Autism is just as much a mystery today as it was in the 40's when Kanner started diagnosing it, when Asperger started defending it, and Lovaas started treating it.
We have come a long way in recognition. A long way in treatment. A long way in awareness. A long way in acceptance. And a long way services available.
Sadly, we have gone the opposite direction in what might be the most important category - definition.
The reason I wrote this article tonight, while citing the newest CDC report that raises the prevalence rate of autism to 1 in 45 is two-fold.
A 30% increase is alarming. Is there an autism explosion is in this country?
No. Remember the graph I copied for you? Do you notice the last set of bars? The set that shows virtually no change (okay, a .01 variant change) in the number of cases that identified themselves (or their children) as "any of the conditions"?
So, at least from one study to the next, there is an explosion in diagnosis only.
I could have used the click-bait title of "Holy Crap, we're curing Intellectual Disability"...
And been, from an analytical point of view, 100% correct.
We are merely transferring diagnoses.
This article is not meant to anger or shock anyone. Quite the opposite, in fact. The explosion in diagnosis is a good thing. It brings more services and awareness and therapies and inclusion and compassion and research.
It should put minds at ease that there is no "autism explosion" in America... perhaps a re-grouping explosion, perhaps a definition explosion, perhaps an awareness explosion.
We shouldn't stop looking for environmental factors that contribute to these new numbers. We shouldn't thumb our noses at the Neurodiversity movement. We shouldn't ignore commonalities or comorbidities. In fact, quite the opposite, we should explore all of them even more. We should ask more questions.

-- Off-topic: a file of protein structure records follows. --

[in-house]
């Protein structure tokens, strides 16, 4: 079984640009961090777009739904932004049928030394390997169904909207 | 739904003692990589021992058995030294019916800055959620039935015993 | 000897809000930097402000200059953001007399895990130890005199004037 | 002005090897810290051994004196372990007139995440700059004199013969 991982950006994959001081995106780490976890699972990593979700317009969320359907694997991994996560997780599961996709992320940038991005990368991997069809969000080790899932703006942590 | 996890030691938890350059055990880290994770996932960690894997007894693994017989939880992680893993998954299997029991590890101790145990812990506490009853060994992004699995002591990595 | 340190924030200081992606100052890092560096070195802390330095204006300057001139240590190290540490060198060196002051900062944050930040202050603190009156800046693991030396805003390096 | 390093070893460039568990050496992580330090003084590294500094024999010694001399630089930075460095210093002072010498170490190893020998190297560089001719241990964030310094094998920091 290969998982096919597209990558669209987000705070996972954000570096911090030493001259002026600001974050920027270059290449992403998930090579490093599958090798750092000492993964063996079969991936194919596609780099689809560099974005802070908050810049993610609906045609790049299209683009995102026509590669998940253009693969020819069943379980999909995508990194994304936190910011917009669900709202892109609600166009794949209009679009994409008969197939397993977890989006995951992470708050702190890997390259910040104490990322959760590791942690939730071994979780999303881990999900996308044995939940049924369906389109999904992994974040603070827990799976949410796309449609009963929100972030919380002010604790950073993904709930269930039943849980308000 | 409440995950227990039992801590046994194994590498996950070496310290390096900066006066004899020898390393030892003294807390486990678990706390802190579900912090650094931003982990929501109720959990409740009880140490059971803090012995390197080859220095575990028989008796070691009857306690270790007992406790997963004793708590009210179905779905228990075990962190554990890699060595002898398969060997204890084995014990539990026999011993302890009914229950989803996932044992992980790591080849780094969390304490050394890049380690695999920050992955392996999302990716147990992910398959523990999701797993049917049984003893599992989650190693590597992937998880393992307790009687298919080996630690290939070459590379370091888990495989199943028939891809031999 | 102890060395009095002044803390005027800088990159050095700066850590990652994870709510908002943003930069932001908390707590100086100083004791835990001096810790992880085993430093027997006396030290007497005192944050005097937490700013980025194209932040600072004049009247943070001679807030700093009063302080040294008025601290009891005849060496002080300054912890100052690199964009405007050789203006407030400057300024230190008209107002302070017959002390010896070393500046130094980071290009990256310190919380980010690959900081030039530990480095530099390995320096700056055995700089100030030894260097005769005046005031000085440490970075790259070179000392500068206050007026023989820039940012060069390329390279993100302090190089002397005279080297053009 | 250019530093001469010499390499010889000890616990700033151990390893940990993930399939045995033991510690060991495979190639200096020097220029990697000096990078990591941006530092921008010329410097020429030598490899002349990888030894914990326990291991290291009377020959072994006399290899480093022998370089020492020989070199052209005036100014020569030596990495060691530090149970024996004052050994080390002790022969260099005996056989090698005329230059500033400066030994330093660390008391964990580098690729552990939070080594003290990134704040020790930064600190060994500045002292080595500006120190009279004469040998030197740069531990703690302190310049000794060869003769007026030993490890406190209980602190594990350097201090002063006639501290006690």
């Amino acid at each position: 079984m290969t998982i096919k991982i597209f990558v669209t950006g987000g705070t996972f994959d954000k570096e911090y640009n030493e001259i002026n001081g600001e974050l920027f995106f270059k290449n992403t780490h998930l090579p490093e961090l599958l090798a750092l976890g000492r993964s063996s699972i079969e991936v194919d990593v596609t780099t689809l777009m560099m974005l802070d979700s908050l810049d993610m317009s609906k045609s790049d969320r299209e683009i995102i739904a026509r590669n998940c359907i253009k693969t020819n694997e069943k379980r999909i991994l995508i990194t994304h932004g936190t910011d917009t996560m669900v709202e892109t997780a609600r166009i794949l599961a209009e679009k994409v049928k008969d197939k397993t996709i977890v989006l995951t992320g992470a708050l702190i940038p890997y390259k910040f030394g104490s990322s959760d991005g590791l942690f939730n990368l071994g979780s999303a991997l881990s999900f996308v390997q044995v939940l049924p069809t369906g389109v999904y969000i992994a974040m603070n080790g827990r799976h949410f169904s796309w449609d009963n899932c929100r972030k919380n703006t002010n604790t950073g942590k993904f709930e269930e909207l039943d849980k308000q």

What we can't afford to do for our country and our children is simply label our youngsters "autistic", throw our hands up in the air and say "that's that". Better start ABA therapy and cancel the geneticist, psychiatrist, neurologist, and physiatrist because autism is autism and there's a clear path.
We should never stop asking questions.
Nothing is more marginalizing than apathy.
If you made it this far, you might be scratching your head. You might be yelling at your screen. You might be yelling at me:
"Who the hell does this guy think he is!? He's no scientist, physician, or even analyst. I'm sticking to my guns on XYZ causing autism and that's that. If only someone like the CDC did a study confirming this 'transferring of diagnosis' I could get on board".
Oh, wait. They just did. You can read it again with this in mind here.
Or, you can read the 2010 study that lowered the number to 1 in 68 here
I end this the same way I ended my article from March of 2014.
Never stop asking questions.
Definition ---> Cause ---> Prevention ---> Cure
You can't work backwards in a logic chain.